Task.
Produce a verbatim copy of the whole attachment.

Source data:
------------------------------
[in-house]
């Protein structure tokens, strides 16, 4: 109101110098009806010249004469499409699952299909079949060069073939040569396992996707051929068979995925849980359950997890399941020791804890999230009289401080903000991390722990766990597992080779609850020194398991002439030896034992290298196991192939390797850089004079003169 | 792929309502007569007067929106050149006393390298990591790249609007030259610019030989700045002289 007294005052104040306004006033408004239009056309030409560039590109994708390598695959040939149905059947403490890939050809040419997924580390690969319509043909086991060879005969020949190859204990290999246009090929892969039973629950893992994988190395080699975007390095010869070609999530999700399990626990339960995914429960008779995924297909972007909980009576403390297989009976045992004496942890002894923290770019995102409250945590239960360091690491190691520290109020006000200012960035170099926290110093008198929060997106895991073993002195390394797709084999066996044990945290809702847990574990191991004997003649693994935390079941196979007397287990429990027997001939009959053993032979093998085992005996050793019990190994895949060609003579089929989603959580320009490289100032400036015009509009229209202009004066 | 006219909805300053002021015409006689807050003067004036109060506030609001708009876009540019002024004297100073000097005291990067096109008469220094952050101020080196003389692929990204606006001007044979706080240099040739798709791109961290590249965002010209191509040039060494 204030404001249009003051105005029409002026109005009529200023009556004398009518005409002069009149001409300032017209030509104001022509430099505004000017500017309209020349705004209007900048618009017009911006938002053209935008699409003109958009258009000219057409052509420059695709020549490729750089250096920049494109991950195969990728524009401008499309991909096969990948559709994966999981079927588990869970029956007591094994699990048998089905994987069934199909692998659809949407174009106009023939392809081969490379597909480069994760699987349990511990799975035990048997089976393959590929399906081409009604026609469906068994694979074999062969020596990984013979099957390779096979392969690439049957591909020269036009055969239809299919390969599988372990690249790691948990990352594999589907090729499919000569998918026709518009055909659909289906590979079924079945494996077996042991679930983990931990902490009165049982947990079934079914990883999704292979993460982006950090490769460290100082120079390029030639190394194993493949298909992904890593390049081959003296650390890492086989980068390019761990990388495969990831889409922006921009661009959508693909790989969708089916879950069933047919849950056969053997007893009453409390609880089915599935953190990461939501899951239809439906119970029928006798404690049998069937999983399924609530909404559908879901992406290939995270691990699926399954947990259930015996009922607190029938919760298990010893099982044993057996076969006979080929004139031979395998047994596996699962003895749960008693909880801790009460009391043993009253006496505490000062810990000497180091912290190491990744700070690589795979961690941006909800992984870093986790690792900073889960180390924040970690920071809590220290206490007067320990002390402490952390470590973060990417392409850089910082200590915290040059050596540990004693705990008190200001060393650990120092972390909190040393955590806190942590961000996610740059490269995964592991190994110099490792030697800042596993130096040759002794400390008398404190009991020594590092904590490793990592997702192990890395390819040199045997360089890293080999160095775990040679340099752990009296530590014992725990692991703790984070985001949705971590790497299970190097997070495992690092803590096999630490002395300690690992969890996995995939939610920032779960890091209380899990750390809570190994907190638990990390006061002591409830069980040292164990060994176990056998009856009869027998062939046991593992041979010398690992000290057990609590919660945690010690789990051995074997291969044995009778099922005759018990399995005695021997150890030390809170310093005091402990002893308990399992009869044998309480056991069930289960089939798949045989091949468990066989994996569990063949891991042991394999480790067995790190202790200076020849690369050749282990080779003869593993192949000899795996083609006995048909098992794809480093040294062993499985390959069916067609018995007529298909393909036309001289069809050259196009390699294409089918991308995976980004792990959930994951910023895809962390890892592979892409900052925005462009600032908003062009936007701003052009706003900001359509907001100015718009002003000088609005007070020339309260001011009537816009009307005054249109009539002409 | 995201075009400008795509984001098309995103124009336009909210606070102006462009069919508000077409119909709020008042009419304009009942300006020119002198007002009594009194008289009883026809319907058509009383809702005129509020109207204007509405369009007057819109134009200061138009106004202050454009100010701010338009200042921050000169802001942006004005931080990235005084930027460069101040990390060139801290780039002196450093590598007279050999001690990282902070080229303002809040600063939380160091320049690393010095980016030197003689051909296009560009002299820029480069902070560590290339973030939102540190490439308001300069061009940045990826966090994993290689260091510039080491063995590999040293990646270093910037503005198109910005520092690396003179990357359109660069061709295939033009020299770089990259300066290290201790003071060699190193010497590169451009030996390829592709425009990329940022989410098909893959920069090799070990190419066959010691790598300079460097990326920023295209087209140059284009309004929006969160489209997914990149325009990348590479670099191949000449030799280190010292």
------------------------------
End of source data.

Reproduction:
[in-house]
């Protein structure tokens, strides 16, 4: 109101110098009806010249004469499409699952299909079949060069073939040569396992996707051929068979995925849980359950997890399941020791804890999230009289401080903000991390722990766990597992080779609850020194398991002439030896034992290298196991192939390797850089004079003169 | 792929309502007569007067929106050149006393390298990591790249609007030259610019030989700045002289 007294005052104040306004006033408004239009056309030409560039590109994708390598695959040939149905059947403490890939050809040419997924580390690969319509043909086991060879005969020949190859204990290999246009090929892969039973629950893992994988190395080699975007390095010869070609999530999700399990626990339960995914429960008779995924297909972007909980009576403390297989009976045992004496942890002894923290770019995102409250945590239960360091690491190691520290109020006000200012960035170099926290110093008198929060997106895991073993002195390394797709084999066996044990945290809702847990574990191991004997003649693994935390079941196979007397287990429990027997001939009959053993032979093998085992005996050793019990190994895949060609003579089929989603959580320009490289100032400036015009509009229209202009004066 | 006219909805300053002021015409006689807050003067004036109060506030609001708009876009540019002024004297100073000097005291990067096109008469220094952050101020080196003389692929990204606006001007044979706080240099040739798709791109961290590249965002010209191509040039060494 204030404001249009003051105005029409002026109005009529200023009556004398009518005409002069009149001409300032017209030509104001022509430099505004000017500017309209020349705004209007900048618009017009911006938002053209935008699409003109958009258009000219057409052509420059695709020549490729750089250096920049494109991950195969990728524009401008499309991909096969990948559709994966999981079927588990869970029956007591094994699990048998089905994987069934199909692998659809949407174009106009023939392809081969490379597909480069994760699987349990511990799975035990048997089976393959590929399906081409009604026609469906068994694979074999062969020596990984013979099957390779096979392969690439049957591909020269036009055969239809299919390969599988372990690249790691948990990352594999589907090729499919000569998918026709518009055909659909289906590979079924079945494996077996042991679930983990931990902490009165049982947990079934079914990883999704292979993460982006950090490769460290100082120079390029030639190394194993493949298909992904890593390049081959003296650390890492086989980068390019761990990388495969990831889409922006921009661009959508693909790989969708089916879950069933047919849950056969053997007893009453409390609880089915599935953190990461939501899951239809439906119970029928006798404690049998069937999983399924609530909404559908879901992406290939995270691990699926399954947990259930015996009922607190029938919760298990010893099982044993057996076969006979080929004139031979395998047994596996699962003895749960008693909880801790009460009391043993009253006496505490000062810990000497180091912290190491990744700070690589795979961690941006909800992984870093986790690792900073889960180390924040970690920071809590220290206490007067320990002390402490952390470590973060990417392409850089910082200590915290040059050596540990004693705990008190200001060393650990120092972390909190040393955590806190942590961000996610740059490269995964592991190994110099490792030697800042596993130096040759002794400390008398404190009991020594590092904590490793990592997702192990890395390819040199045997360089890293080999160095775990040679340099752990009296530590014992725990692991703790984070985001949705971590790497299970190097997070495992690092803590096999630490002395300690690992969890996995995939939610920032779960890091209380899990750390809570190994907190638990990390006061002591409830069980040292164990060994176990056998009856009869027998062939046991593992041979010398690992000290057990609590919660945690010690789990051995074997291969044995009778099922005759018990399995005695021997150890030390809170310093005091402990002893308990399992009869044998309480056991069930289960089939798949045989091949468990066989994996569990063949891991042991394999480790067995790190202790200076020849690369050749282990080779003869593993192949000899795996083609006995048909098992794809480093040294062993499985390959069916067609018995007529298909393909036309001289069809050259196009390699294409089918991308995976980004792990959930994951910023895809962390890892592979892409900052925005462009600032908003062009936007701003052009706003900001359509907001100015718009002003000088609005007070020339309260001011009537816009009307005054249109009539002409 | 995201075009400008795509984001098309995103124009336009909210606070102006462009069919508000077409119909709020008042009419304009009942300006020119002198007002009594009194008289009883026809319907058509009383809702005129509020109207204007509405369009007057819109134009200061138009106004202050454009100010701010338009200042921050000169802001942006004005931080990235005084930027460069101040990390060139801290780039002196450093590598007279050999001690990282902070080229303002809040600063939380160091320049690393010095980016030197003689051909296009560009002299820029480069902070560590290339973030939102540190490439308001300069061009940045990826966090994993290689260091510039080491063995590999040293990646270093910037503005198109910005520092690396003179990357359109660069061709295939033009020299770089990259300066290290201790003071060699190193010497590169451009030996390829592709425009990329940022989410098909893959920069090799070990190419066959010691790598300079460097990326920023295209087209140059284009309004929006969160489209997914990149325009990348590479670099191949000449030799280190010292």